Shiny in Medicine

May 2, 2017

(This article was first published on R Views, and kindly contributed to R-bloggers)

Shiny Apps are becoming ubiquitous as a way for data scientists to present the results of an analysis, and also to engage with information consumers who may not be coders. The trend I see is that the greater the variety of skills and interests of the information consumers for any particular project, the more valued are interactive visualizations that can be integrated into enterprise-wide communication workflows. So, it is not surprising to see Shiny apps popping up in all manner of healthcare and medical applications. If data scientists are going to bring predictive analytics into clinical workflows where doctors, nurses, scientists, technicians and administrators are all part of near real-time decision processes, they are going to have to be even more inventive in providing these multi-skilled teams with low-friction tools to ingest and manipulate information. Below are few interesting Shiny apps that are broadly related to Health Care and Medicine. My guess is that interactive visualizations like these will improve research and clinical workflows, and eventually change how all of us look at Health Care and Medicine.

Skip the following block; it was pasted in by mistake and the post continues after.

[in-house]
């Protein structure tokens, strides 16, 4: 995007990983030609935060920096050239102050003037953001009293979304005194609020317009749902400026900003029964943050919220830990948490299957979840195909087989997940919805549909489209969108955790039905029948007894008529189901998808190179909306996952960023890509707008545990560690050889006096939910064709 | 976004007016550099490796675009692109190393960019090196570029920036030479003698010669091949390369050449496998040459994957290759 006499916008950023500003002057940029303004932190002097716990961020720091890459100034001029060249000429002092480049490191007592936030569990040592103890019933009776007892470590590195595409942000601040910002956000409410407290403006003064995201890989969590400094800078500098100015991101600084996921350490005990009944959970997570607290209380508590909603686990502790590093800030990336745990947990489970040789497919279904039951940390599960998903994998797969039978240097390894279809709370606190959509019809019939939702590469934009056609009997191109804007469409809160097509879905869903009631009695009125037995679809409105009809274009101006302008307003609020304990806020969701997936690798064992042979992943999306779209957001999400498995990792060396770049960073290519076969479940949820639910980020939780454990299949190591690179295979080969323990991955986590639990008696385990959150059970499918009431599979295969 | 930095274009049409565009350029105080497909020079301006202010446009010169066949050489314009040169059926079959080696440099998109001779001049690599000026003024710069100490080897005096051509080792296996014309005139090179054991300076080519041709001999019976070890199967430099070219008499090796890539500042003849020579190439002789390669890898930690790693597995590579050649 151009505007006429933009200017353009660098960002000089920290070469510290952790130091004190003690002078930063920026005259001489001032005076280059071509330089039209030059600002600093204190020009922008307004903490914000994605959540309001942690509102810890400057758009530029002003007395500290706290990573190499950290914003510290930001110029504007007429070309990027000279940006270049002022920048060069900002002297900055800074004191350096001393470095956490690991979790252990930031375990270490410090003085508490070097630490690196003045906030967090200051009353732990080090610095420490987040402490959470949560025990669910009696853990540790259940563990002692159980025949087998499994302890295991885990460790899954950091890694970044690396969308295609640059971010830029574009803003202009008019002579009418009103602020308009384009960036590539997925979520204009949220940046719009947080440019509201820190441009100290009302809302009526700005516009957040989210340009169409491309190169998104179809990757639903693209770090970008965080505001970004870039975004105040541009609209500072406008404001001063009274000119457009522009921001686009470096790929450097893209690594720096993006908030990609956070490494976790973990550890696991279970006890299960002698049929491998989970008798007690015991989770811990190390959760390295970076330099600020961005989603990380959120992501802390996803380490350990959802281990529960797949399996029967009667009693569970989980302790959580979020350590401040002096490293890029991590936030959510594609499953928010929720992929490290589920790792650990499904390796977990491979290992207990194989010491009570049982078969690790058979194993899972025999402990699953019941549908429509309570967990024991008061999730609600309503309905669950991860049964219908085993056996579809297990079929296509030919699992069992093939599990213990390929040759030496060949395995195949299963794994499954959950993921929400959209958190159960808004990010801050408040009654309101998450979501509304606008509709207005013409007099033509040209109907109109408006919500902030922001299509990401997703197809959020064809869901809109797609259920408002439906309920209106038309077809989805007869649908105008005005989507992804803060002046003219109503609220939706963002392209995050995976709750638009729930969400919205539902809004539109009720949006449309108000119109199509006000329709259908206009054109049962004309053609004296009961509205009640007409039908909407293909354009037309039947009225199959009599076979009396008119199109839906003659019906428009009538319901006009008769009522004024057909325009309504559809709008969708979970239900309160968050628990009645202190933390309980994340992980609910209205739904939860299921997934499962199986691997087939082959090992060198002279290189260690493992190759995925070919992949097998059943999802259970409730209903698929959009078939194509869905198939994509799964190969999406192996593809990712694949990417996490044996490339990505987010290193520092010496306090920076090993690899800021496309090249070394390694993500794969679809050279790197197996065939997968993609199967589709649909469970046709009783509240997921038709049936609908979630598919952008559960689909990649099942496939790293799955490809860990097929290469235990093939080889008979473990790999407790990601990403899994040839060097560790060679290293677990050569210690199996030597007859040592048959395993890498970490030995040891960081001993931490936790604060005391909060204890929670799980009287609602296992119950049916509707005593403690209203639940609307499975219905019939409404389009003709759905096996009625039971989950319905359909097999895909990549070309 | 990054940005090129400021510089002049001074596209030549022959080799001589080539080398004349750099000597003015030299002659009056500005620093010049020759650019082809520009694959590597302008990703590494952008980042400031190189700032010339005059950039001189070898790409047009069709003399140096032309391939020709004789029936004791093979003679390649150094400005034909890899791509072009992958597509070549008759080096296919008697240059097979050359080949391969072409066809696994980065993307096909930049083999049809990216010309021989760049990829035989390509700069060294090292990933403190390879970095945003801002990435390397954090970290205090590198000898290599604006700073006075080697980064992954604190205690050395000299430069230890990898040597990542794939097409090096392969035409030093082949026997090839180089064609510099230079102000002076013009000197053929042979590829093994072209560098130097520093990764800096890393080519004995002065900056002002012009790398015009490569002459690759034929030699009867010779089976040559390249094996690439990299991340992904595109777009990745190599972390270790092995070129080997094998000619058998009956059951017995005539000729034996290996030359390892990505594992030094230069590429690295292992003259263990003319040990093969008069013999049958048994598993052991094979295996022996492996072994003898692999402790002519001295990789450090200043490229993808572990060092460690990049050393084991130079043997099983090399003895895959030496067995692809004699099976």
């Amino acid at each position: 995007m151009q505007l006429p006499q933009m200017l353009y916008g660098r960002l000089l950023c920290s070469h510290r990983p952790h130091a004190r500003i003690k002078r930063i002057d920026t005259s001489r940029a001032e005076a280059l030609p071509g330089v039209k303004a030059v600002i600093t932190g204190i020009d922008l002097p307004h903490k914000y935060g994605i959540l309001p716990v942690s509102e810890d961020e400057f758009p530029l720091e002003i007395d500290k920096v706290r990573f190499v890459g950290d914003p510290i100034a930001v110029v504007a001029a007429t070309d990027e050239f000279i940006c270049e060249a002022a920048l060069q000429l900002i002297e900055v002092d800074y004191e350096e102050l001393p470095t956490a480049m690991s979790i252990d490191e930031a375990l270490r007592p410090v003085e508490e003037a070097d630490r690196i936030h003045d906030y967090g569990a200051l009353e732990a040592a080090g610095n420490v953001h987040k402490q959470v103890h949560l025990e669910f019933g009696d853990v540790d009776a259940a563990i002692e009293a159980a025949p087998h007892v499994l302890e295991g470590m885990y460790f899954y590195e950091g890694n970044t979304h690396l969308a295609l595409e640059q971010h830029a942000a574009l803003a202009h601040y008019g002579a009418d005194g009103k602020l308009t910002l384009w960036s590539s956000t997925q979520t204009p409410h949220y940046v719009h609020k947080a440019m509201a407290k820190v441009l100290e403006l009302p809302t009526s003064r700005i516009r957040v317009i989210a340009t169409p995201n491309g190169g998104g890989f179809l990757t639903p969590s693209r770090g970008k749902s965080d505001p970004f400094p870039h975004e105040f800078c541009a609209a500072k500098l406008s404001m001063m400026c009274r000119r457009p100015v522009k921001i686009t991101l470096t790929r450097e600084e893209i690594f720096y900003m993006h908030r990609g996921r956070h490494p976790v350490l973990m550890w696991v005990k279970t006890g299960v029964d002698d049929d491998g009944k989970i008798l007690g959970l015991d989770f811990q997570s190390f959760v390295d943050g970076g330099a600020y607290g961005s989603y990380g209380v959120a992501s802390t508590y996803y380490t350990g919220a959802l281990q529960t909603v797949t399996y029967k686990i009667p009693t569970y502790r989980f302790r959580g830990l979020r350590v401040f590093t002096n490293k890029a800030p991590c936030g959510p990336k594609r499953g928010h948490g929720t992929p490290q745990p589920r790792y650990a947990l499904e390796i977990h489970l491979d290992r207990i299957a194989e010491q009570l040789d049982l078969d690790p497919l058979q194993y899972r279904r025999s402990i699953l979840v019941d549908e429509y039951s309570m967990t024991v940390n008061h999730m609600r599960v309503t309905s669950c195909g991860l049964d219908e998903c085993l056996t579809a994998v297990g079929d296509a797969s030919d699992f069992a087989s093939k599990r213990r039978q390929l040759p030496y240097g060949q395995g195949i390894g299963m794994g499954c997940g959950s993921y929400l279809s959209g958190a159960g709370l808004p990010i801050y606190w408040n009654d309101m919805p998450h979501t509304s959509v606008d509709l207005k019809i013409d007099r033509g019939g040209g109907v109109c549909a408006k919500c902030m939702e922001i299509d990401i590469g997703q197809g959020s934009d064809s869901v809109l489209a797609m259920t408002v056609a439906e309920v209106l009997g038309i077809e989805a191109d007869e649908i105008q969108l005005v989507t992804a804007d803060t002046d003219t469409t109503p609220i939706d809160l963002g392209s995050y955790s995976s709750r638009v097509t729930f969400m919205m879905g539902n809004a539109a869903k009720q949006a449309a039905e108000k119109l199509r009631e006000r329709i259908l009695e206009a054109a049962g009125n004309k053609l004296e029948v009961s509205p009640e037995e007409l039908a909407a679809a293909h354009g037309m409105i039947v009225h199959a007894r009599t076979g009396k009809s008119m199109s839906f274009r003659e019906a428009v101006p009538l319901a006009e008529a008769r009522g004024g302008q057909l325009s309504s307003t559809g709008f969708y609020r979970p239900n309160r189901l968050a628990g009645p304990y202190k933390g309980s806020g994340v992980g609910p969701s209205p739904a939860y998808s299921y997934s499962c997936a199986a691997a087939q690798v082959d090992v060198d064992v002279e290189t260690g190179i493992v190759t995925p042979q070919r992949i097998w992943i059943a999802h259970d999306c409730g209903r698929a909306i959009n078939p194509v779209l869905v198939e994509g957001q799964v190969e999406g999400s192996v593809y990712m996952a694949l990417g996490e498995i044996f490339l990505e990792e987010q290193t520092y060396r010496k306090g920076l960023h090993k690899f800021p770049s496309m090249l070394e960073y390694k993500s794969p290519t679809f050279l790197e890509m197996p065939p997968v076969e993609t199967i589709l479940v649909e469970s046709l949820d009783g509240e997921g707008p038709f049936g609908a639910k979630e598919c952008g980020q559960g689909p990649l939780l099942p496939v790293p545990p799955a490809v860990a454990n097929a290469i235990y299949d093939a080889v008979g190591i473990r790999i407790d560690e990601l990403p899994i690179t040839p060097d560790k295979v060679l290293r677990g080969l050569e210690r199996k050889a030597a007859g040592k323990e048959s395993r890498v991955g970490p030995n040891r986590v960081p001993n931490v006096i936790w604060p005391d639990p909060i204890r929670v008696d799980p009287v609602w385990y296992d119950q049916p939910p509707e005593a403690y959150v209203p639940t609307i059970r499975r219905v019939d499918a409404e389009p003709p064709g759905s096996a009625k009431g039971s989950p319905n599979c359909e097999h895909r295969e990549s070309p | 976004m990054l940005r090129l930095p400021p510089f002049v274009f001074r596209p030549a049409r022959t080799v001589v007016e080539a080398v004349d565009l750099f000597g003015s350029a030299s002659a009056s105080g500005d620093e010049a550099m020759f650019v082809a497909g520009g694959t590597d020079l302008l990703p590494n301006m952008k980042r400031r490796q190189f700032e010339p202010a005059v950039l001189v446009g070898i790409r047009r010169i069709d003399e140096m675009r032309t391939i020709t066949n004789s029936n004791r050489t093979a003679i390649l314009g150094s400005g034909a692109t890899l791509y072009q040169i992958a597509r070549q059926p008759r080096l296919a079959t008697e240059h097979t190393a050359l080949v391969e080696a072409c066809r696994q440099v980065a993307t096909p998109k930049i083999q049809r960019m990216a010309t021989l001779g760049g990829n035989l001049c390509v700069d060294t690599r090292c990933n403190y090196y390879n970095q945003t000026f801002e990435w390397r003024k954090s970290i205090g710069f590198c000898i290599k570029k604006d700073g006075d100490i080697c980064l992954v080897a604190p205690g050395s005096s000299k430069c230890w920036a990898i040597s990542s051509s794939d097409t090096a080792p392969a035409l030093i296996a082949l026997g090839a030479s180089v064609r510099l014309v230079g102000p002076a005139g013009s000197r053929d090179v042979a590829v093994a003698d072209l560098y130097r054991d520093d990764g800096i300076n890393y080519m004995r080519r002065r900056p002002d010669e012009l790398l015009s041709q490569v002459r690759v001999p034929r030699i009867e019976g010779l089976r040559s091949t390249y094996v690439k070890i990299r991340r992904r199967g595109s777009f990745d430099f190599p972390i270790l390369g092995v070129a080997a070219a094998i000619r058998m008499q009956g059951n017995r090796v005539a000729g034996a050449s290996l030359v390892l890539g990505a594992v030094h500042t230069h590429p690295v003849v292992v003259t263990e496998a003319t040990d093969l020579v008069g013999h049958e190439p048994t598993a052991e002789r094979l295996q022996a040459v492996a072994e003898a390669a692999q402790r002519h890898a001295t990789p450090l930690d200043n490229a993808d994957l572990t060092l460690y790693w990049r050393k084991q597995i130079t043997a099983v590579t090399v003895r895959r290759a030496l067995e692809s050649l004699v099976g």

The Genome viewer for ICGC cancer, built by the folks at Aridhia, is geared towards researchers. You can learn how to interpret the plot and learn the story behind its creation here.

The Emergency Department Simulation, built by a group of mathematicians and physicians, models patient flow information under different assumptions about emergency department case loads, and illustrates how predictive analytics and statistical analysis can be integrated into operational clinical workflows.

The Colorectal Cancer risk calculator from the Cleveland Clinic targets physicians and the general public to personalize the risk of this disease. I found working through different “what if” scenarios of great help in thinking about the risk factors that are under my control.

Finally, these two Shiny Apps that provide information about US hospitals should be of interest to public health planners, as well as to the general public. The Hospital Ranking App compares hospital outcomes for heart attack, heart failure, and pneumonia against national statistics.

The Access to Hospital Care Dashboard plots the density of hospitals throughout the United States, and indicates under-served areas.

If you or your team are doing this kind of work, we here at R Views would love to hear about it.

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